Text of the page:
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Dr Laty Gaye Thiam (2022)

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Employing institution: Institut Pasteur de Dakar, Senegal

Host institution: University of Oxford, UK

Project title: Assessing the impact of genetic diversity in the design of the next-generation malaria vaccine – the stepping stone toward the development of a diversity transcendent vaccine.

Dr Thiam completed his PhD program in molecular cell biology of infectious diseases in 2019, with a special focus on the molecular interactions governing erythrocyte invasion. During this period, he developed a keen interest in malaria vaccine development.

He is currently undertaking a postdoctoral research fellowship at the Institut Pasteur de Dakar, where his project primarily focuses on applying experimental genetic approaches to test the functional role of genetic diversity on immune evasion to inform malaria vaccine design.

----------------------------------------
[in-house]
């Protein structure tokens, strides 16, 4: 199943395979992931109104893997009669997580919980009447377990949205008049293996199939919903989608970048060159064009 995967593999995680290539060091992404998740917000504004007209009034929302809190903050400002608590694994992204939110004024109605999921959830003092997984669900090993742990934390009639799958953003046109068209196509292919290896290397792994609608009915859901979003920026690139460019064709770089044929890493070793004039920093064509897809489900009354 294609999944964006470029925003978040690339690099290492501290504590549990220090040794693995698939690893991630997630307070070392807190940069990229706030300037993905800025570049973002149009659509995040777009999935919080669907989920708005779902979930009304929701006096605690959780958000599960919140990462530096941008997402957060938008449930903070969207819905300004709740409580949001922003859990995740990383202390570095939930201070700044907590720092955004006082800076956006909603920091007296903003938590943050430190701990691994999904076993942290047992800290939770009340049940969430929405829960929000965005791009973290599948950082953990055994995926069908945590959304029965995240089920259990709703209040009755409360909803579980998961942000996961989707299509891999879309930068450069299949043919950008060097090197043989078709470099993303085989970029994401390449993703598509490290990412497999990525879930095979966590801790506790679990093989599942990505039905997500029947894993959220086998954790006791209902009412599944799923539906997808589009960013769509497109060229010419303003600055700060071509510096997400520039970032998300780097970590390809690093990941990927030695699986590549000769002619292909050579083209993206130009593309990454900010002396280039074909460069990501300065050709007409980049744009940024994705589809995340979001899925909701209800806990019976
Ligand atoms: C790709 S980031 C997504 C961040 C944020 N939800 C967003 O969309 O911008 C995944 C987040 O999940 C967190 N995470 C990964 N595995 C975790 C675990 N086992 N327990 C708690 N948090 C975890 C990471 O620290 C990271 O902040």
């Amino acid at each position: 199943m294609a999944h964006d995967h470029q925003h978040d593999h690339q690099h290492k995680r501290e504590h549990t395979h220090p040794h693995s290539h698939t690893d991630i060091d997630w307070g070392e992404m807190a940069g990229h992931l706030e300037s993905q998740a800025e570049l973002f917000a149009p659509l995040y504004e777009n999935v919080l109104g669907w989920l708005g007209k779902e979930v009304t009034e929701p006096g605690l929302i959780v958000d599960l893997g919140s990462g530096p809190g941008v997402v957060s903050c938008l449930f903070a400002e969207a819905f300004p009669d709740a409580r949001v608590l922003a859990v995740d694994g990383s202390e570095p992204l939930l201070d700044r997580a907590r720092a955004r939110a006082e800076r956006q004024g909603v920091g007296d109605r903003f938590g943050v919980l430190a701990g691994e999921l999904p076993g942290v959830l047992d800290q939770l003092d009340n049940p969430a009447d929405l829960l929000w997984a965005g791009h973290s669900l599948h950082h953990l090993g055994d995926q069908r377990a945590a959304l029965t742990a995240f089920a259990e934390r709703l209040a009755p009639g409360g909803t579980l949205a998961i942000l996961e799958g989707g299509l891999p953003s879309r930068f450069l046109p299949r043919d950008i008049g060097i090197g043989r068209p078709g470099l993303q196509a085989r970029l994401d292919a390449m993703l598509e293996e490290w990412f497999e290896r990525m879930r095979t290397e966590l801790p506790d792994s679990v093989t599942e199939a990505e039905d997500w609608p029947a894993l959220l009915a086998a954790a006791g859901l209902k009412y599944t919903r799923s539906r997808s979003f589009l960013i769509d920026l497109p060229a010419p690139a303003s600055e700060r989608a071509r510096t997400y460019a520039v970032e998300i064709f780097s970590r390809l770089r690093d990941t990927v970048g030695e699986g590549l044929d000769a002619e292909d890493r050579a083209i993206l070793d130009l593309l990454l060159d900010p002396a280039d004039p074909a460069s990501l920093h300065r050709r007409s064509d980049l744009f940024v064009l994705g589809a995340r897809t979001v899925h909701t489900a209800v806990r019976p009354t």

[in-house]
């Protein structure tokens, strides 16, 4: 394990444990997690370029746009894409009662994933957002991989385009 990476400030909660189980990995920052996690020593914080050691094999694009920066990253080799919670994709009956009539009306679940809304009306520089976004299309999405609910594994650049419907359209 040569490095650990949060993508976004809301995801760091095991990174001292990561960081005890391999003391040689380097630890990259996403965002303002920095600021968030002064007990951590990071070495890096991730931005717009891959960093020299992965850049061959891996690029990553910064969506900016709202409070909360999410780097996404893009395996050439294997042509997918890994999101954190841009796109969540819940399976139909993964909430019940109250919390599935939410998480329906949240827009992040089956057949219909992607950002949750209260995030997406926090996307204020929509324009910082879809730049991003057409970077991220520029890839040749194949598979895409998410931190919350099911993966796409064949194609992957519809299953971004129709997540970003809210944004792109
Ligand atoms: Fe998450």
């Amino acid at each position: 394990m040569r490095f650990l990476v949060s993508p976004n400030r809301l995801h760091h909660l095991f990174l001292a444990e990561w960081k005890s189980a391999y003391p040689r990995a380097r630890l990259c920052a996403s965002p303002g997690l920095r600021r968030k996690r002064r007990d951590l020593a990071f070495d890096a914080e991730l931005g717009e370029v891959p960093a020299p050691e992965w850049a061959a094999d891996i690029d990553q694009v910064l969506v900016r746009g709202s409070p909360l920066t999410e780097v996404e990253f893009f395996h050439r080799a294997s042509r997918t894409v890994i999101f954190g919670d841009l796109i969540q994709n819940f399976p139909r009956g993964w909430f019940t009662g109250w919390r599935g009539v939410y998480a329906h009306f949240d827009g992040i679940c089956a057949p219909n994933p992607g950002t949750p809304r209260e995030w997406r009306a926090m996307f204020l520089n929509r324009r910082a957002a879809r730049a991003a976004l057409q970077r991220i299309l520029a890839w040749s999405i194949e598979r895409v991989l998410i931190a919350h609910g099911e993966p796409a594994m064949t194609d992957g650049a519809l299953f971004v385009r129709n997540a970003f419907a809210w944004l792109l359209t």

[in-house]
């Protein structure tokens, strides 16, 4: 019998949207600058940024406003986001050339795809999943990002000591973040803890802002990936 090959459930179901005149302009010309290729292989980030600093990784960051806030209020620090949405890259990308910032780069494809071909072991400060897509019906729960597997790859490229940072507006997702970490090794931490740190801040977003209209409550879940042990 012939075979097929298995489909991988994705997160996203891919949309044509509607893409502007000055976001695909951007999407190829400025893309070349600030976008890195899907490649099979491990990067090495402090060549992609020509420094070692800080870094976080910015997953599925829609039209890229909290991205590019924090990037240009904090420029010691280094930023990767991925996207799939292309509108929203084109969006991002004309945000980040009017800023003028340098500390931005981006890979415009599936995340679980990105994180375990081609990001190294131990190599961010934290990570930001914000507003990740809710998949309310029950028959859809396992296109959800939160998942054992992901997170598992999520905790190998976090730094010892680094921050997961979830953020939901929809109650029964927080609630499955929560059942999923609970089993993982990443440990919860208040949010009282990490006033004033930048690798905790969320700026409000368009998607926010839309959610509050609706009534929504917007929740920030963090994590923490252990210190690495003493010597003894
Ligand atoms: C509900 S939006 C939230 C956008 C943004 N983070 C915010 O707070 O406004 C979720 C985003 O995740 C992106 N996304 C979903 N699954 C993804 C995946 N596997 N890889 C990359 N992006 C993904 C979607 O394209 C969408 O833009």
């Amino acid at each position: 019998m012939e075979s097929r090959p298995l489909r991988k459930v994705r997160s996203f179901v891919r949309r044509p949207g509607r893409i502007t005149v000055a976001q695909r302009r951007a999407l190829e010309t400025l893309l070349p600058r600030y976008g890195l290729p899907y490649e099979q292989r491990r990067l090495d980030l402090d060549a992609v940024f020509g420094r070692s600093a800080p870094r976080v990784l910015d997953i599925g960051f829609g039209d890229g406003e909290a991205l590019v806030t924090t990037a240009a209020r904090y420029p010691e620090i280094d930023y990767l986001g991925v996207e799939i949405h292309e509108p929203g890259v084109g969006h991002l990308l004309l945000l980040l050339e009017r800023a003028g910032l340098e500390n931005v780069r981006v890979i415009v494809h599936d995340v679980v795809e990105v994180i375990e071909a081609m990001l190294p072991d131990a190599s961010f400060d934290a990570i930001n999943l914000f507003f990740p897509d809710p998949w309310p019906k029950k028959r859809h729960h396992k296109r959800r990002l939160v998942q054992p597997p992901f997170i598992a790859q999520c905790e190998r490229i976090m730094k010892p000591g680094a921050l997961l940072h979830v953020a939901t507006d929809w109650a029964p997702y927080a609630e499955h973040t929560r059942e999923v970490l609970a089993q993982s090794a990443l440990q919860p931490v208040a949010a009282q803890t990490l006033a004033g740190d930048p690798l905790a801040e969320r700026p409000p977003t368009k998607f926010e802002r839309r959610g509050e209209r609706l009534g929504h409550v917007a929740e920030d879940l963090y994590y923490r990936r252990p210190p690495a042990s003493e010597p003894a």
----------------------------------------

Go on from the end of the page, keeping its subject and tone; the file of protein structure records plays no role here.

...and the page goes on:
AREF Fellowship:

Malaria stills claims hundreds of thousands of lives yearly, while vaccine development strategies are so far thwarted by the extent of the parasite’s genetic diversity, which favours the development of strain specific immunity. Early testing of the effect of Plasmodium falciparum genetic diversity is critical for achieving the urgent need of designing a strain transcendent malaria vaccine.

This placement will enable Dr Thiam to generate and test antigen-specific B-cells in P. falciparum functional assays and contribute to the generation of preliminary data to further our understanding of the impact of genetic diversity in the neutralizing activities of antibodies to leading malaria vaccine candidates.

Dr Thiam will join Dr Simon Draper’s group at the University of Oxford for a 6-months placement. He aims to learn skills for the isolation and characterisation of antibody-secreting cells, and the production of recombinant monoclonal antibodies through the combination of state-of-the-art strategies developed over the years by Dr Draper’s group. This new set of skills will enhance his career goals as it perfectly aligns with his institution’s vision of building the future generation of African scientists.

“A better understanding of the impact of genetic diversity on functional immune responses is a stepping stone towards the development of an effective malaria vaccine.”